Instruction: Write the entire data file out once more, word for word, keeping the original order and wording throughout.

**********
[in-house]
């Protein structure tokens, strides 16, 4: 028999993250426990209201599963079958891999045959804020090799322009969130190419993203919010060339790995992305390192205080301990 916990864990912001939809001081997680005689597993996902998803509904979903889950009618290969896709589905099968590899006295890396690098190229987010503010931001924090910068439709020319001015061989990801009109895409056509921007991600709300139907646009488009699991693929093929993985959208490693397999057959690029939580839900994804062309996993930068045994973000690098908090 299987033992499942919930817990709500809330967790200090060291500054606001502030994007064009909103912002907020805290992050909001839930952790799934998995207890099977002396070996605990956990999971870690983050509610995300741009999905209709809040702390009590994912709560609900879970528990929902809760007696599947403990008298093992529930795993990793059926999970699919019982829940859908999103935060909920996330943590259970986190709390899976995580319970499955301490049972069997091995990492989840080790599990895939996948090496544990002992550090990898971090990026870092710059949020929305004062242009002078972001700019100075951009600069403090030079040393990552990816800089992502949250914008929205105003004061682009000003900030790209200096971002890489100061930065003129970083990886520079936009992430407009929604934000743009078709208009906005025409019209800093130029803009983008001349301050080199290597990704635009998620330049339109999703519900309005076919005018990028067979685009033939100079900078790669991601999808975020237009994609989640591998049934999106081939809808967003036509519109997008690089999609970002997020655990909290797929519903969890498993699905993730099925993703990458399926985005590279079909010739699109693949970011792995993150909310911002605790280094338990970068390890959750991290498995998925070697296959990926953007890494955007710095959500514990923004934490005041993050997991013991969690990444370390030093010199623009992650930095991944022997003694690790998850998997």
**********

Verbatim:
[in-house]
């Protein structure tokens, strides 16, 4: 028999993250426990209201599963079958891999045959804020090799322009969130190419993203919010060339790995992305390192205080301990 916990864990912001939809001081997680005689597993996902998803509904979903889950009618290969896709589905099968590899006295890396690098190229987010503010931001924090910068439709020319001015061989990801009109895409056509921007991600709300139907646009488009699991693929093929993985959208490693397999057959690029939580839900994804062309996993930068045994973000690098908090 299987033992499942919930817990709500809330967790200090060291500054606001502030994007064009909103912002907020805290992050909001839930952790799934998995207890099977002396070996605990956990999971870690983050509610995300741009999905209709809040702390009590994912709560609900879970528990929902809760007696599947403990008298093992529930795993990793059926999970699919019982829940859908999103935060909920996330943590259970986190709390899976995580319970499955301490049972069997091995990492989840080790599990895939996948090496544990002992550090990898971090990026870092710059949020929305004062242009002078972001700019100075951009600069403090030079040393990552990816800089992502949250914008929205105003004061682009000003900030790209200096971002890489100061930065003129970083990886520079936009992430407009929604934000743009078709208009906005025409019209800093130029803009983008001349301050080199290597990704635009998620330049339109999703519900309005076919005018990028067979685009033939100079900078790669991601999808975020237009994609989640591998049934999106081939809808967003036509519109997008690089999609970002997020655990909290797929519903969890498993699905993730099925993703990458399926985005590279079909010739699109693949970011792995993150909310911002605790280094338990970068390890959750991290498995998925070697296959990926953007890494955007710095959500514990923004934490005041993050997991013991969690990444370390030093010199623009992650930095991944022997003694690790998850998997």